According to the ACWS, 48 per cent of Alberta men believe that a woman could extract herself from her abusive situation if she were truly motivated. But even if we put aside the fear for her safety, the financial control, and the verbal and physical abuse that has broken down her self-worth, there’s still the question of whether anyone is paying attention when a woman asks for help. As this NO MORE commercial from 2015 shows, sometimes cries for help can be ignored unless we’re open to the signs:

Of those who witnessed abusive or harassing behaviour against women, 1 in 3 men did not intervene

When people see an abusive situation, they often don’t want to intervene in favour of “minding their own business” and “keeping the peace.” But the peace is already broken, and minding your own business only serves the purposes of the abuser, not the victim. Staying neutral is no longer acceptable, as the Who Will You Help campaign from the Ontario government aims to prove:

1 in 3 men think that women who were pressured into having sex when they were inebriated shouldn’t report it as rape

When alcohol gets involved, suddenly many people think that consent becomes a grey area, but the truth is that if a person is inebriated, they lack the judgment to consent. Yes, even if they said “yes” after an hour of saying “no.” Yes, even if they say “no” after a night of saying “yes.” That’s not a personal preference, that’s the law.

The Don’t Be That Guy campaign attempts to get this across. One important thing the campaign achieved was recognizing that rape doesn’t only happen to women:

In case the final photo in that row is too small, here’s a larger version. Rape is rape, regardless of whether the victim is male, female, or undefined, but the Don’t Be That Guy campaign makes it clear that all of those instances are rape, and none is “less rape” than the others.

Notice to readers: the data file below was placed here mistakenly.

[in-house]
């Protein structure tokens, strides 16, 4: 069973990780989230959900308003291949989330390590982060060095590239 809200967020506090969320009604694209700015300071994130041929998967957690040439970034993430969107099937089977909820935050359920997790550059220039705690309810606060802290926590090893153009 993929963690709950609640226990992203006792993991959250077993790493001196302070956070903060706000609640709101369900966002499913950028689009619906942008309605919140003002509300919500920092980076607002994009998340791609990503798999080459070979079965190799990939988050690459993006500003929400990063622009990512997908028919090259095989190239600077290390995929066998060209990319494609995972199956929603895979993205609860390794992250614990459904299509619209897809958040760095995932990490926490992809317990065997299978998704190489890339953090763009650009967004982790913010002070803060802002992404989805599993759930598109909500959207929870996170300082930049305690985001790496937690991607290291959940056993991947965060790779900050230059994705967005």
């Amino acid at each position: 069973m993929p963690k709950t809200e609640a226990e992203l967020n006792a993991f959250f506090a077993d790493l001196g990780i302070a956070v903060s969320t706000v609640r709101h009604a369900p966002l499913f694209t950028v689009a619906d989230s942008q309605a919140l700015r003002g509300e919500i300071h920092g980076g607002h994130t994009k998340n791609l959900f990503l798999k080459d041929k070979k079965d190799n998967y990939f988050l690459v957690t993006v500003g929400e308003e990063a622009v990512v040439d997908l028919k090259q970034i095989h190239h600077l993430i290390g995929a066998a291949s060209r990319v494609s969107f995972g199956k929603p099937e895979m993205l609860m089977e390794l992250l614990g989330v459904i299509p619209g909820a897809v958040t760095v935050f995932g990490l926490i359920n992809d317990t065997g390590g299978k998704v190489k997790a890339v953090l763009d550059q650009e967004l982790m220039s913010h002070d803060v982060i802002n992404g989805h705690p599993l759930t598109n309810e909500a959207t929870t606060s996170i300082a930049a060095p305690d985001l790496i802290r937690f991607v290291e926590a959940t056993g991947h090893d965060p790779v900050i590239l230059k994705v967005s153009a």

50 per cent of men think women frequently falsely report rape

False rape accusations often receive a lot of media coverage, which can lead many to believe that they are common. But a 2013 report from the Crown Protective Services show that, at least in the U.K., for every 161 allegations of rape that they investigate, only one person is ever charged with making false allegations. That’s 0.62 per cent. Doesn’t seem so common now, does it?

 

1 in 3 think women put themselves at risk by wearing provocative clothing

The good news is that 6 out of 10 men don’t think a woman’s clothing is to blame if she’s assaulted, but 30 per cent of men need to get with the program. Maybe this comic from Everyday Feminism’s Alli Kirkham will help show that your outfit doesn’t actually override your consent:

consent-rape-comics-alli-kerkham-7.jpg

More than 1 in 10 men think women mean “yes” when they say “no

While 77 per cent of men agree that “no” means “no” (phew!), a disturbing 13 per cent think that women are just playing hard to get and actually mean “yes.” (And 5 per cent of men stayed neutral – what did we just say about staying neutral, guys?) But just as Alli Kerkham’s comic above showed how one’s apparel doesn’t invite harassment, her other comics also perfectly illustrate how insane it is to assume that someone has consented to something that they haven’t: